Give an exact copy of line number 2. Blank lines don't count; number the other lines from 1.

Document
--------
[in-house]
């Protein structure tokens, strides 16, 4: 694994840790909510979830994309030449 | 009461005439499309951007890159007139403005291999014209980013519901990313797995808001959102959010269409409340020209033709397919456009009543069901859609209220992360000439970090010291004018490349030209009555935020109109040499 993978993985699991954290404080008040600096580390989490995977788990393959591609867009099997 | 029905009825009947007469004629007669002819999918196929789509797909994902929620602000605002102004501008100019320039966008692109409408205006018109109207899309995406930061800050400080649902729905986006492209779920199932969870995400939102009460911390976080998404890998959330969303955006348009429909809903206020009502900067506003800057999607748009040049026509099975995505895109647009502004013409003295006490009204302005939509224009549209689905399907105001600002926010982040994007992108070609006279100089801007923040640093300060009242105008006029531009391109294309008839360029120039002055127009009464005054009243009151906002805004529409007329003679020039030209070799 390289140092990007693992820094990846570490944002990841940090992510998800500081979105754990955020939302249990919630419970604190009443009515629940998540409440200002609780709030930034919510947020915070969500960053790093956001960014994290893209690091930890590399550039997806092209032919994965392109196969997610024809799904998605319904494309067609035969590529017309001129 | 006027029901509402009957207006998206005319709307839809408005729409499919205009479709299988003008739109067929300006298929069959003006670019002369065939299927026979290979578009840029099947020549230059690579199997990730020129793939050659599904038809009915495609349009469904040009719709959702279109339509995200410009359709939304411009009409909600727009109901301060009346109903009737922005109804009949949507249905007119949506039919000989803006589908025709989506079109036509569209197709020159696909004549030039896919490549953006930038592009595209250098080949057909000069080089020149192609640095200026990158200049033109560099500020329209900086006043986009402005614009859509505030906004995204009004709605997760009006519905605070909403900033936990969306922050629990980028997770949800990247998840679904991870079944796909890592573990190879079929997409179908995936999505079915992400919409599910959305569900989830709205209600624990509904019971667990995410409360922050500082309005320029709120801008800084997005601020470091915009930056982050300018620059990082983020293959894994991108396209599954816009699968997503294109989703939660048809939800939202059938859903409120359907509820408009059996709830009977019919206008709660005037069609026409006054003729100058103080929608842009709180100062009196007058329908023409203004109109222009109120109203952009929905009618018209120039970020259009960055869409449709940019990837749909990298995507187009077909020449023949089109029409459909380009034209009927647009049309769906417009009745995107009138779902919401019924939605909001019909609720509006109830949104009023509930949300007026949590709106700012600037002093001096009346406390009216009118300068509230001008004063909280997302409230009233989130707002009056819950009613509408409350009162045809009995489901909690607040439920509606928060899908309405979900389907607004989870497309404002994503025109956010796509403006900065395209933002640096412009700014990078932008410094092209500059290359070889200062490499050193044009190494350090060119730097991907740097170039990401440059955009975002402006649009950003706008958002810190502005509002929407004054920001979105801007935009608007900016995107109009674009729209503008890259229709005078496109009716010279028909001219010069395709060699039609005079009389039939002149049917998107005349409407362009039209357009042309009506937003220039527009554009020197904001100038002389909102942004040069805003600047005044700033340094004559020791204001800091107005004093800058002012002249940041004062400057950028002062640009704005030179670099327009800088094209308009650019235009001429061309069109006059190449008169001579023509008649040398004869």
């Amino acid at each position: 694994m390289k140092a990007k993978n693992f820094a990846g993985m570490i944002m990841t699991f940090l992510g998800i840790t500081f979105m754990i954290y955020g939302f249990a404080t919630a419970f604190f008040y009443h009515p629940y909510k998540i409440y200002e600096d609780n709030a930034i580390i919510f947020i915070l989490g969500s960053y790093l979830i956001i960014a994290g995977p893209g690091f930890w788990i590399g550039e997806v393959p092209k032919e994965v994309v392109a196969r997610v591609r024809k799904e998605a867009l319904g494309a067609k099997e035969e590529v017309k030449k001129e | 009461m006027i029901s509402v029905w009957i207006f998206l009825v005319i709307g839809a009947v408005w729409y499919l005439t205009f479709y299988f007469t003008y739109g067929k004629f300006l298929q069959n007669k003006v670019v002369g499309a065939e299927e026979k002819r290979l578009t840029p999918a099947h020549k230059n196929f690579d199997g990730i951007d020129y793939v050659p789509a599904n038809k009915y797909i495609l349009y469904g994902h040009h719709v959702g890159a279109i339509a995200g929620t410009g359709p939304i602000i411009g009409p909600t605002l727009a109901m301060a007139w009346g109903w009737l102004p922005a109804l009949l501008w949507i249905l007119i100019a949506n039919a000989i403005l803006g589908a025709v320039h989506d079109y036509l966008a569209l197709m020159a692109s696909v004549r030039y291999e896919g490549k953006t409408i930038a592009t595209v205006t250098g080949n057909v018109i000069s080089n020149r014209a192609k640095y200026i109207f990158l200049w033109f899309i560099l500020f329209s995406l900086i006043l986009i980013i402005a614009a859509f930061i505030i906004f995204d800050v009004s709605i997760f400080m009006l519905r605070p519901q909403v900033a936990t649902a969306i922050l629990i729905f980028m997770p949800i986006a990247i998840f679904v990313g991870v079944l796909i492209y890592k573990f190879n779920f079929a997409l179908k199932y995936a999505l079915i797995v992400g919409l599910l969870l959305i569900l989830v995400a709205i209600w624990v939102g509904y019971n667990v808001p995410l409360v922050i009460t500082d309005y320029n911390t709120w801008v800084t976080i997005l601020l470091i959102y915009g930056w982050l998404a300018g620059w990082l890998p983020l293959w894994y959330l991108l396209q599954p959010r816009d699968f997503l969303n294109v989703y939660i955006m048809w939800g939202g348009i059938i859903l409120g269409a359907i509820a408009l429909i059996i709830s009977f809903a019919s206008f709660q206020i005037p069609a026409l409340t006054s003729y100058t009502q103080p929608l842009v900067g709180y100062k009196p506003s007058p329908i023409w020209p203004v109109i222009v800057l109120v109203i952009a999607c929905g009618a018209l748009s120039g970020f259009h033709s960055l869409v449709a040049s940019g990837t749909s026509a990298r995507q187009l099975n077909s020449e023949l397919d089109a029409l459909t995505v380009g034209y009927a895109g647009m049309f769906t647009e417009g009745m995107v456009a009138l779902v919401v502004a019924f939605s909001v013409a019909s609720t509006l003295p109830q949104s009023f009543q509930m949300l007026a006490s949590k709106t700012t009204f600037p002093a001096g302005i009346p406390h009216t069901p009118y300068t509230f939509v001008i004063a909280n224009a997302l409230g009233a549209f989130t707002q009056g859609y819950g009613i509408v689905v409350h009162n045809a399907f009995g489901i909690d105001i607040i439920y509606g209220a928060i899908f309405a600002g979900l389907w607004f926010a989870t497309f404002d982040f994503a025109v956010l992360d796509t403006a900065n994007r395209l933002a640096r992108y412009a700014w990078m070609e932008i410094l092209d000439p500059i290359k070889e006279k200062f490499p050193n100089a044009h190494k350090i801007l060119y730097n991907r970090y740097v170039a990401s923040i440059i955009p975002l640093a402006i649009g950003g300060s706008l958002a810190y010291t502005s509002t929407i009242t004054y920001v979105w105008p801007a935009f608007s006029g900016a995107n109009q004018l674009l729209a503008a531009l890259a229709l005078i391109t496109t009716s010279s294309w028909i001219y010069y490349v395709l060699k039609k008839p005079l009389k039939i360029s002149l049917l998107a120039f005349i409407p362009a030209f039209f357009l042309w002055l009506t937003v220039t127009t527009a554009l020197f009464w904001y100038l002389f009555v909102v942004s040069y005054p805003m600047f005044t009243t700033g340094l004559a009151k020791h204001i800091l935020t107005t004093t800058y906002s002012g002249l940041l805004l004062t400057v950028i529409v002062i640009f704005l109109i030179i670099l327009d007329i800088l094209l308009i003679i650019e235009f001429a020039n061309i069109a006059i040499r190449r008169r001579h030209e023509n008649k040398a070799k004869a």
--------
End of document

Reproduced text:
């Protein structure tokens, strides 16, 4: 694994840790909510979830994309030449 | 009461005439499309951007890159007139403005291999014209980013519901990313797995808001959102959010269409409340020209033709397919456009009543069901859609209220992360000439970090010291004018490349030209009555935020109109040499 993978993985699991954290404080008040600096580390989490995977788990393959591609867009099997 | 029905009825009947007469004629007669002819999918196929789509797909994902929620602000605002102004501008100019320039966008692109409408205006018109109207899309995406930061800050400080649902729905986006492209779920199932969870995400939102009460911390976080998404890998959330969303955006348009429909809903206020009502900067506003800057999607748009040049026509099975995505895109647009502004013409003295006490009204302005939509224009549209689905399907105001600002926010982040994007992108070609006279100089801007923040640093300060009242105008006029531009391109294309008839360029120039002055127009009464005054009243009151906002805004529409007329003679020039030209070799 390289140092990007693992820094990846570490944002990841940090992510998800500081979105754990955020939302249990919630419970604190009443009515629940998540409440200002609780709030930034919510947020915070969500960053790093956001960014994290893209690091930890590399550039997806092209032919994965392109196969997610024809799904998605319904494309067609035969590529017309001129 | 006027029901509402009957207006998206005319709307839809408005729409499919205009479709299988003008739109067929300006298929069959003006670019002369065939299927026979290979578009840029099947020549230059690579199997990730020129793939050659599904038809009915495609349009469904040009719709959702279109339509995200410009359709939304411009009409909600727009109901301060009346109903009737922005109804009949949507249905007119949506039919000989803006589908025709989506079109036509569209197709020159696909004549030039896919490549953006930038592009595209250098080949057909000069080089020149192609640095200026990158200049033109560099500020329209900086006043986009402005614009859509505030906004995204009004709605997760009006519905605070909403900033936990969306922050629990980028997770949800990247998840679904991870079944796909890592573990190879079929997409179908995936999505079915992400919409599910959305569900989830709205209600624990509904019971667990995410409360922050500082309005320029709120801008800084997005601020470091915009930056982050300018620059990082983020293959894994991108396209599954816009699968997503294109989703939660048809939800939202059938859903409120359907509820408009059996709830009977019919206008709660005037069609026409006054003729100058103080929608842009709180100062009196007058329908023409203004109109222009109120109203952009929905009618018209120039970020259009960055869409449709940019990837749909990298995507187009077909020449023949089109029409459909380009034209009927647009049309769906417009009745995107009138779902919401019924939605909001019909609720509006109830949104009023509930949300007026949590709106700012600037002093001096009346406390009216009118300068509230001008004063909280997302409230009233989130707002009056819950009613509408409350009162045809009995489901909690607040439920509606928060899908309405979900389907607004989870497309404002994503025109956010796509403006900065395209933002640096412009700014990078932008410094092209500059290359070889200062490499050193044009190494350090060119730097991907740097170039990401440059955009975002402006649009950003706008958002810190502005509002929407004054920001979105801007935009608007900016995107109009674009729209503008890259229709005078496109009716010279028909001219010069395709060699039609005079009389039939002149049917998107005349409407362009039209357009042309009506937003220039527009554009020197904001100038002389909102942004040069805003600047005044700033340094004559020791204001800091107005004093800058002012002249940041004062400057950028002062640009704005030179670099327009800088094209308009650019235009001429061309069109006059190449008169001579023509008649040398004869």